Before proceeding with steps 14 and 15, you will need to make a test wire. Cut approximately six inches of 14 gauge wire and strip the ends. Crimp a 1/4" male "spade" disconnect to each end as shown below. You must have the 1/4" male spade disconnect on each end of the wire to properly insert it into the terminal for testing.
Next you will need to verify there is not a DME issue by confirming the fuel pump relay is properly grounded when the ignition key is turned on. The DME “triggers” the pump relay by supplying a ground to terminal 4 when the key is turned. Testing the DME ground is very simple. Start by inserting one end of your test wire into terminal 4 in the relay holder. Next, attach the ground lead of a test light to the the other end of the test wire. Insert the probe of the test light into terminal 8 from the Ebox fuse. Turn the ignition key to position two. If the test light activates, then you have the proper ground being supplied from the DME. If the test light does not activate, there may be an issue with the DME or with its wiring to the fuel pump relay.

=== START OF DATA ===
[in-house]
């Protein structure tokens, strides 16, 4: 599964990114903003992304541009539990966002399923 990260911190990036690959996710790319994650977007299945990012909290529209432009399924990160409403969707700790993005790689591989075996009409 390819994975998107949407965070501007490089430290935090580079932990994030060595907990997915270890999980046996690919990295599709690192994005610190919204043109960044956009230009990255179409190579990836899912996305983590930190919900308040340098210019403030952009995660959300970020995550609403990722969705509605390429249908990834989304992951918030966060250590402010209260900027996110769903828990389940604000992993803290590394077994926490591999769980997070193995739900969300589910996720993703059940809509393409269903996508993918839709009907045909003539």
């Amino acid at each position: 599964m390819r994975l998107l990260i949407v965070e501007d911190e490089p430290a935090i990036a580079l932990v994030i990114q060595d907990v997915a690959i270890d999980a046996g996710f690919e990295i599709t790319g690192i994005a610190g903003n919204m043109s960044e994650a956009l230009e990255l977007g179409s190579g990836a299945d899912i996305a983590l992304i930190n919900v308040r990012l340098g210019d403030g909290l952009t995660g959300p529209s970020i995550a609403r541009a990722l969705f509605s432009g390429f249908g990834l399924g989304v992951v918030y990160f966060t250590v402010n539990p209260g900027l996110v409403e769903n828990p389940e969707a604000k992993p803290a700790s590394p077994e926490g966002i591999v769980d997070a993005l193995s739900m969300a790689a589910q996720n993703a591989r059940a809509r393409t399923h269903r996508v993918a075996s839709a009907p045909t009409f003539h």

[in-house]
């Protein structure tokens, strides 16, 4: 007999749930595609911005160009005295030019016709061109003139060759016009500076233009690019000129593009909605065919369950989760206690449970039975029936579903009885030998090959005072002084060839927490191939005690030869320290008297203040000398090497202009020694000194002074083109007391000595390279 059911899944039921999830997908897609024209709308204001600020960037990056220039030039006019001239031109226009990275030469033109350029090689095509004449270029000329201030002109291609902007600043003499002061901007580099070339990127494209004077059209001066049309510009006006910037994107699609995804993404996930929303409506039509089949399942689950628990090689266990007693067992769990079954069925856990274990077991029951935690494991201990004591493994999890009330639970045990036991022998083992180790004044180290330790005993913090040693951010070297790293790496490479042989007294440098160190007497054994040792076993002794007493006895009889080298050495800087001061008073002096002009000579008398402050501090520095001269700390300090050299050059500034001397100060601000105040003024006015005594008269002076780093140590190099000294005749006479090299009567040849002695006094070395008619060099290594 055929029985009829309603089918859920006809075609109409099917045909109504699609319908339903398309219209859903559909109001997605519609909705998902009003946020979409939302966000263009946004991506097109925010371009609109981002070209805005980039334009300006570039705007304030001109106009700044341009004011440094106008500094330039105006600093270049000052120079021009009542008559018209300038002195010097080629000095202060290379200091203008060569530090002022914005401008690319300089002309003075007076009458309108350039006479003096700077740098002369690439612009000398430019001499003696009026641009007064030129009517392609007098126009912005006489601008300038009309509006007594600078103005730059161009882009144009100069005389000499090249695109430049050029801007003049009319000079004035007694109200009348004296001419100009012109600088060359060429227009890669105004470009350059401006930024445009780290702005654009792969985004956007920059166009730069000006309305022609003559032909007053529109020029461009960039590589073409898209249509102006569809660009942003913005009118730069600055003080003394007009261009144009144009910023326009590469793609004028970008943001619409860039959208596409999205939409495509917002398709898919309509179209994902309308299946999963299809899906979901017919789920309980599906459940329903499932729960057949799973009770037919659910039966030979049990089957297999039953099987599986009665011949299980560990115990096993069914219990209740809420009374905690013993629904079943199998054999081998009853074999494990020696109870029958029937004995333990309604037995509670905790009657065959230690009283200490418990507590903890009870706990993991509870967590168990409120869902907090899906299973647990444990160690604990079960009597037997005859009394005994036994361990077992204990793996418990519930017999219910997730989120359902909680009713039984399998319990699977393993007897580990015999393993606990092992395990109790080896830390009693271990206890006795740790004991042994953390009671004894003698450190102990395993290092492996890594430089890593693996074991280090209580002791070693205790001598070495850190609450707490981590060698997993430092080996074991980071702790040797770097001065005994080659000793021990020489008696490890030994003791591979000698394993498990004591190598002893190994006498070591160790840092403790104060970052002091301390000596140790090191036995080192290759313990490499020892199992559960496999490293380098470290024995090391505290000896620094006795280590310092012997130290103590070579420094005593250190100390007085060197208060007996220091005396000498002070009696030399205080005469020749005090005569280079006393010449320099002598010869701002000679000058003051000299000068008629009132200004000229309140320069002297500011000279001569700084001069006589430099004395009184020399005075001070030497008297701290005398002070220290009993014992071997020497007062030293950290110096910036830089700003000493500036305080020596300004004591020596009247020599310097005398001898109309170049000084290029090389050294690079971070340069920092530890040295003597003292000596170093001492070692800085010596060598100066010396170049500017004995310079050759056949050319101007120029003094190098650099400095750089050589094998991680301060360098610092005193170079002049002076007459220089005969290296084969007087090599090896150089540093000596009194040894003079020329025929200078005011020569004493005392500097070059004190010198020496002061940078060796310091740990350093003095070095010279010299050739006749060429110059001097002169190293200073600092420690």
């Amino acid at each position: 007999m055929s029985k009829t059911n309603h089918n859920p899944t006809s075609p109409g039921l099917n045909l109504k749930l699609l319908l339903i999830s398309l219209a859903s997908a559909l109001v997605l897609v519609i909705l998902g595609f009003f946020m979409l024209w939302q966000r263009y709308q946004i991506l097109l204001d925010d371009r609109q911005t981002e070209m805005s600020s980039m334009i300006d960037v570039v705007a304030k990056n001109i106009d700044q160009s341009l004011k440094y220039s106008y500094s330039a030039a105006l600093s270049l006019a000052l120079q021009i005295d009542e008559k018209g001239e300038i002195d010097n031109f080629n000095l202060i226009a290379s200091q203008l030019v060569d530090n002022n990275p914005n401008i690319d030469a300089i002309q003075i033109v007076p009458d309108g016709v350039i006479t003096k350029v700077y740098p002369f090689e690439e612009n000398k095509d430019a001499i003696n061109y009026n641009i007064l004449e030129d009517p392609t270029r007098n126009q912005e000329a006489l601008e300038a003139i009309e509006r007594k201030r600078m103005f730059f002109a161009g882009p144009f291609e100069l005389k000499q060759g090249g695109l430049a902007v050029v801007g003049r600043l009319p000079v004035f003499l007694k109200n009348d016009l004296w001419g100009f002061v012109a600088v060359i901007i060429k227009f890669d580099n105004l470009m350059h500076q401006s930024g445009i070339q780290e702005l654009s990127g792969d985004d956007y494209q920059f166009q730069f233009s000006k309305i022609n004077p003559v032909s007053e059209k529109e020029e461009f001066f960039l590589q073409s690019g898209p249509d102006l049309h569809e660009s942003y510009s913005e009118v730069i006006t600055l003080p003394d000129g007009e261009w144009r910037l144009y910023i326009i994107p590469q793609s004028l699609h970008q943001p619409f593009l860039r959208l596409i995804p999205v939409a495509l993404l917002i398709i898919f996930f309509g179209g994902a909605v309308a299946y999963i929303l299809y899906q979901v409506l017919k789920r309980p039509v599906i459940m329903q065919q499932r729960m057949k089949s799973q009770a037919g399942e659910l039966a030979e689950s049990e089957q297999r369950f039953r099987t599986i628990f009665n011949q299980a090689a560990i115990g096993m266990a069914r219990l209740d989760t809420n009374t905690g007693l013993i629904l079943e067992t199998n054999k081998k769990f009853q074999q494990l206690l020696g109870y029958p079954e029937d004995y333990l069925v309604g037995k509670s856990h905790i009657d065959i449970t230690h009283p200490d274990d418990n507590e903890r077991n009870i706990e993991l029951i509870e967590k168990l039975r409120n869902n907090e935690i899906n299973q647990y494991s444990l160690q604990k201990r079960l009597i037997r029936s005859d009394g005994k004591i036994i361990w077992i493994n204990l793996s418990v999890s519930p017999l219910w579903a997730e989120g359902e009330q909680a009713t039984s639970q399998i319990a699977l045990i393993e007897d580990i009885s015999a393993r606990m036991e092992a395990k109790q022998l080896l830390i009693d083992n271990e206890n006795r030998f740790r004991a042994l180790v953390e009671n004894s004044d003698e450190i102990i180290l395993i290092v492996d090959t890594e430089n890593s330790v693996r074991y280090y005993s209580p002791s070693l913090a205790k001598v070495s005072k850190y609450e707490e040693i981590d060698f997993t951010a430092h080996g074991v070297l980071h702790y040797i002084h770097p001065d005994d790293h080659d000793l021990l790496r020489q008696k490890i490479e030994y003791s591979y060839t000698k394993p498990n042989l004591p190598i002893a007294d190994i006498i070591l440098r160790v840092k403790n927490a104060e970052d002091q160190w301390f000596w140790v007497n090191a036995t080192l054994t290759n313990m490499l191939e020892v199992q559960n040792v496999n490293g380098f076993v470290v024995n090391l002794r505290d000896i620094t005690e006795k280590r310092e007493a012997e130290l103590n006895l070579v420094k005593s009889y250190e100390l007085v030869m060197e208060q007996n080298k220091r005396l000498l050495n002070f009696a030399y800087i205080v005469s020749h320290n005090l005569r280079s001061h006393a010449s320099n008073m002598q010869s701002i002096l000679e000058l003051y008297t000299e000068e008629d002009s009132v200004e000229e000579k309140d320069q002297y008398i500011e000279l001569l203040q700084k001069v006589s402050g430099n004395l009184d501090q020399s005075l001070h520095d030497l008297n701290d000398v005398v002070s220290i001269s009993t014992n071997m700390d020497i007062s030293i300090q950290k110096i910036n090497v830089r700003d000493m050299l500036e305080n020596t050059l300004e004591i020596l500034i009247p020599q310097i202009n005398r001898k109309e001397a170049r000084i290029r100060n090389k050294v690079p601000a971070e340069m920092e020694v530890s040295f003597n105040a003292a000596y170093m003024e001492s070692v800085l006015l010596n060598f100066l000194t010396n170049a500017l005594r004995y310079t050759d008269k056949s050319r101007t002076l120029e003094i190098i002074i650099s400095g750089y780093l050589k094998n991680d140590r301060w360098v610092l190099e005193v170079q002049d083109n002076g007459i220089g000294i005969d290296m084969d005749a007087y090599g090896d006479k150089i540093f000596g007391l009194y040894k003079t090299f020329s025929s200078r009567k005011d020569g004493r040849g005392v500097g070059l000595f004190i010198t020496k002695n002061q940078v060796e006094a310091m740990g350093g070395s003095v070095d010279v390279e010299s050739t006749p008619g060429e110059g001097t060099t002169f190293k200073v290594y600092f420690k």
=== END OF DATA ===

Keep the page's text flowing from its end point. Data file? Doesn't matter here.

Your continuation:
Finally, you will need to confirm that there is not an electrical issue between the relay and the fuel pump. This is simply done by “jumping” terminal 6 (glove box fuse #54) to terminal 2 (fuel pump power supply). Insert one end of your test wire into terminal 6 and the other end into terminal 2. Use a test light or multimeter to verify there is power being supplied by the blue/white fuel pump plug wire. If there is power at the pump, then through the process of elimination you have determined that the relay is bad and is the cause of the pump not running. You can order a new relay by clicking here. If there is not power at the pump, then you have an electrical issue between the relay and the fuel pump plug. We suggest thoroughly cleaning the plug with CRC Electronics Cleaner and checking for any broken wires.
Section 4 - Fuel Line Pressure Test